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A History Lover’s Guide to Nassau Paradise Island

Posted by: Nassau Paradise Island on January 27, 2016

Queens Staircase_DSC8639Nassau Paradise Island boasts a rich and colorful history that’s been recorded for hundreds of years. When Christopher Columbus traveled to the New World, The Bahamas was his first landfall, and while the lack of gold here meant the Spaniards quickly focused on other parts of the Caribbean, our islands housed plenty of other interesting characters over the following centuries.

In 1629, The Bahamas were claimed by Charles I of England, and in 1666, Nassau was first established as Charles Town. Rechristened Nassau in 1695, the city soon became an outlaw settlement. Lights were shone onto the reefs to lure ships to their doom, where they were quickly plundered – the beginnings of the piracy that would become a huge part of Nassau Paradise Island’s history through the early 1700s.

During the early 1800s, many slave ships bound for America were intercepted by the Royal Navy in The Bahamas and the captured West Africans onboard were freed here. By 1834, roughly three-quarters of the Bahamian population was from West Africa.

Throughout the American Civil War years, The Bahamas again became a lively, if somewhat unlawful, destination – smuggling liquor into Southern ports, an activity that continued throughout Prohibition.

Finally, in 1953, the Progressive Liberal Party was formed, and 20 years later The Bahamas voted for independence from England. Today, The Bahamas maintains close ties with the UK, remaining part of the Commonwealth and declaring allegiance to the Queen.

If you’re intrigued by Nassau Paradise Island’s history, we’ve got good news for you: there are plenty of fun, educational opportunities to learn more when you visit! From tasty tours to interactive museums, learning about Bahamian history can be an enjoyable part of your vacation in Paradise.

Here are five of our top picks for activities to help you step back in time in The Bahamas.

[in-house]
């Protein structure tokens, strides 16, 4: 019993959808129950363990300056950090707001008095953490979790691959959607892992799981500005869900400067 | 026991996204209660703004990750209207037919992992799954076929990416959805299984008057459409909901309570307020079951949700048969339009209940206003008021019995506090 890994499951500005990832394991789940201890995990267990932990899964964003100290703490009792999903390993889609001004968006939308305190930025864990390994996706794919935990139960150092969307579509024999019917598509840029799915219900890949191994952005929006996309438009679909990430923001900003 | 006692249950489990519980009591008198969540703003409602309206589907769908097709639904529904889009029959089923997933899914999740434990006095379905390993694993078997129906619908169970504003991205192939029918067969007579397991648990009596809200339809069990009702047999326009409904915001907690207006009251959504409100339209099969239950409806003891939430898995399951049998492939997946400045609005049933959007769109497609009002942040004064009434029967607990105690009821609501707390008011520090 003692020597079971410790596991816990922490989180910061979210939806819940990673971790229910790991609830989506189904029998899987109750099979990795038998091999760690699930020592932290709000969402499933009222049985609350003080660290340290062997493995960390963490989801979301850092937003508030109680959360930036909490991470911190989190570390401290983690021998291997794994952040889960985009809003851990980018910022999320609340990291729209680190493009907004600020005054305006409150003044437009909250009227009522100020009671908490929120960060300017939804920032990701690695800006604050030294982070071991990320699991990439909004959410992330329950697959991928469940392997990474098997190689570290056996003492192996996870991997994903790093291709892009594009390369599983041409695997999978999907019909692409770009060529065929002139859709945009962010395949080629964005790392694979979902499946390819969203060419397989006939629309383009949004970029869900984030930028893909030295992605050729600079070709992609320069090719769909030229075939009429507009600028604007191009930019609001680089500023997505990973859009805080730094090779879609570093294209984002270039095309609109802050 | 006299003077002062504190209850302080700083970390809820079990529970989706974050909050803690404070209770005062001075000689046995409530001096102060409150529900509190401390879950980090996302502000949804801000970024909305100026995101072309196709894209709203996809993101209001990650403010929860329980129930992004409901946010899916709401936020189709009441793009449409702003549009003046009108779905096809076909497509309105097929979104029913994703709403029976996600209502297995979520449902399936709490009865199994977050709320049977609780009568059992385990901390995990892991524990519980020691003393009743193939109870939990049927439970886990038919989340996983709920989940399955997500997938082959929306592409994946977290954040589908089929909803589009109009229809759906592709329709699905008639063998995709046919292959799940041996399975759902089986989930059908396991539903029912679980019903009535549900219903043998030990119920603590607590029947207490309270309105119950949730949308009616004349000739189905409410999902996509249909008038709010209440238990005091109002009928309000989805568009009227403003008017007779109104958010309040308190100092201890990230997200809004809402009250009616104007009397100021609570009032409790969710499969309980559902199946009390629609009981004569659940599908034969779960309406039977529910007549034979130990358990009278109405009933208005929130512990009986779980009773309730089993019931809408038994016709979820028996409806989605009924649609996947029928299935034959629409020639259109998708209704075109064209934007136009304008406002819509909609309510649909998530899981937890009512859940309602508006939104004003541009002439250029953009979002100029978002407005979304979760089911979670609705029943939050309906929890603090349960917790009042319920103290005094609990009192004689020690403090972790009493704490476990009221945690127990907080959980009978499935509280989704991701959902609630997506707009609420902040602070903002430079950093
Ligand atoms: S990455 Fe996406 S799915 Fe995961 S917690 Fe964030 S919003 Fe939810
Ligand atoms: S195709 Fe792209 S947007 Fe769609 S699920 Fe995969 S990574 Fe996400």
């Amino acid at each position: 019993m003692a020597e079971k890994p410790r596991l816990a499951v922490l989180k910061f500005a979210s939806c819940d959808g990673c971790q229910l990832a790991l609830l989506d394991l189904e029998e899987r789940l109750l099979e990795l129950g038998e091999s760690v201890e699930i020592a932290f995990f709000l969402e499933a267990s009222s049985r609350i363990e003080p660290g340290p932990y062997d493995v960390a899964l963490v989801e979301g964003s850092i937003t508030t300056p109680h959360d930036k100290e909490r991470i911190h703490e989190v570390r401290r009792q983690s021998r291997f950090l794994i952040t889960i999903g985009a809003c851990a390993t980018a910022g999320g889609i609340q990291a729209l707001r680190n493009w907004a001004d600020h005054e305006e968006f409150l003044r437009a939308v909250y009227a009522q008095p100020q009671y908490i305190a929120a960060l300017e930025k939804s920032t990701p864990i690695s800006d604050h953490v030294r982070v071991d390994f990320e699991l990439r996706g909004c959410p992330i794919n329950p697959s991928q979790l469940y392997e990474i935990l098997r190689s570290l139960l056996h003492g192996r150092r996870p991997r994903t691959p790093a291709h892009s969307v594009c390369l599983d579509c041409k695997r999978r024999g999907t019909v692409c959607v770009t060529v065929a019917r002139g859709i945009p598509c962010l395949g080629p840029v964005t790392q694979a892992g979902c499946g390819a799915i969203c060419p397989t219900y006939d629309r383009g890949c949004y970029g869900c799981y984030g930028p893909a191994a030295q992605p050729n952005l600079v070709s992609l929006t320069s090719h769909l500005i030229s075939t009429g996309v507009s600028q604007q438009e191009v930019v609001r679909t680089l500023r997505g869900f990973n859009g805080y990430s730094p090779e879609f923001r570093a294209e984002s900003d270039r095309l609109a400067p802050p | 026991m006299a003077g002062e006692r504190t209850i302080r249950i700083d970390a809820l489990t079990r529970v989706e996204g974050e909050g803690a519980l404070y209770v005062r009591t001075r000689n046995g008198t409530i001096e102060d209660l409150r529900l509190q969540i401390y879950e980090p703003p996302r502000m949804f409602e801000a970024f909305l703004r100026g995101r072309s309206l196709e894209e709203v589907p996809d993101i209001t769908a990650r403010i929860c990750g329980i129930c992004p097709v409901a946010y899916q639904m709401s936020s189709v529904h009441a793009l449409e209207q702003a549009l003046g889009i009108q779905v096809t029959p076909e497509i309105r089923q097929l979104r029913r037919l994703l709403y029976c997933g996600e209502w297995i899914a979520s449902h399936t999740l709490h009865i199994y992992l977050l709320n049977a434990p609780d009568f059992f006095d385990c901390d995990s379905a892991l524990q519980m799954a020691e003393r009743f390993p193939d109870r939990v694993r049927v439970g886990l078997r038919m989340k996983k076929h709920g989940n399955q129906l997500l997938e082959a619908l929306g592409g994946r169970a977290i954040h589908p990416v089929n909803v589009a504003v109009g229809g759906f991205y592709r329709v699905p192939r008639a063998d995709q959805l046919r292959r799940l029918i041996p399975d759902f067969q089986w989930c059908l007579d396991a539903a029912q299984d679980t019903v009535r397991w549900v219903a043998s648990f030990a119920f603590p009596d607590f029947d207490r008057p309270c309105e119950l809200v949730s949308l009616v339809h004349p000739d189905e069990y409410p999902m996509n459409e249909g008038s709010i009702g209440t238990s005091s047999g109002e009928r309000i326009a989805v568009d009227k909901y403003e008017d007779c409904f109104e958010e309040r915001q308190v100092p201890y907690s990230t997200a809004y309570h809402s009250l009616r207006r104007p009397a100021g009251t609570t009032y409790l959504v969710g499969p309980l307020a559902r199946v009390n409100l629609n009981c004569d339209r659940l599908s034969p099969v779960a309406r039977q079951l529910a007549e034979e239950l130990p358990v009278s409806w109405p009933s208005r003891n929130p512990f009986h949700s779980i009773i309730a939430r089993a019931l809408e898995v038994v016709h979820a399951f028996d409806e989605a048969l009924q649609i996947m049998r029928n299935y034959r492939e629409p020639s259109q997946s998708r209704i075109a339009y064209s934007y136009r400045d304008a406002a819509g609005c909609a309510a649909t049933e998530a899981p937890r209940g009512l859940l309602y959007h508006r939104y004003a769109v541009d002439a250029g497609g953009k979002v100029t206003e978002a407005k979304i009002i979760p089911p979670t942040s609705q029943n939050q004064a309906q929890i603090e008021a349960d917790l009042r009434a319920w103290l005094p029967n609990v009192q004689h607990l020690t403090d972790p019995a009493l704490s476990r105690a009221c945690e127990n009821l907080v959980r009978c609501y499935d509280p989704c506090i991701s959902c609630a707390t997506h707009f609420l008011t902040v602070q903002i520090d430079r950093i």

1. Tour the forts of downtown Nassau.
Dating back to the 1700s, the three forts of downtown Nassau – Fort Charlotte, Fort Fincastle, and Fort Montagu – once protected Nassau Harbour from all kinds of threats. Today, they offer spectacular views and fantastic photo ops.

2. Visit the Educulture Junkanoo Museum.
Junkanoo is a big part of the history of The Bahamas, and you can immerse yourself in the culture, music, and energy of this celebration at the interactive Educulture Junkanoo Museum. Try on a Junkanoo costume and learn how to make Bahamian music!

3. Drink up during the Rum-Runner’s Passage tour.
Hear fascinating tales of The Bahamas’ rum-running era as you sample authentic Bahamian rums and delicacies at historic sites throughout Nassau, such as Hillside House, Graycliff, and John Watling’s Distillery. During the Rum-Runner’s Passage tour, you’ll even get to see how rum is made!

4. Climb (or descend!) the Queen’s Staircase.
In the late 1700s, a staircase was hand-carved by approximately 600 slaves using pickaxes and hand tools in order to provide a direct access route to Fort Fincastle in case of attack. The 102-foot Queen’s Staircase, which still stands today and welcomes visitors every day, was cut into a hill of solid limestone and took more than 16 years to complete!

5. Eat your way through history.
Sure, a Tru Bahamian Food Tour is packed with delicious Bahamian food and drink, but it’s full of history, too. Your tour will take you through Nassau’s historic downtown, where you’ll discover some of the city’s key historical sites and learn plenty about Bahamian history and culture.

For the ultimate historical experience in Nassau Paradise Island, why not stay at one of our historic hotels as well? The charming Graycliff Hotel dates back to the 18th century and has housed guests including Sir Winston Churchill, Aristotle Onassis, and The Beatles. The British Colonial Hilton, built on the site of Old Fort Nassau, offers a stunning representation of the best of The Bahamas’ past and present. Both of these hotels are located within easy walking distance of some of downtown Nassau’s top historical attractions.

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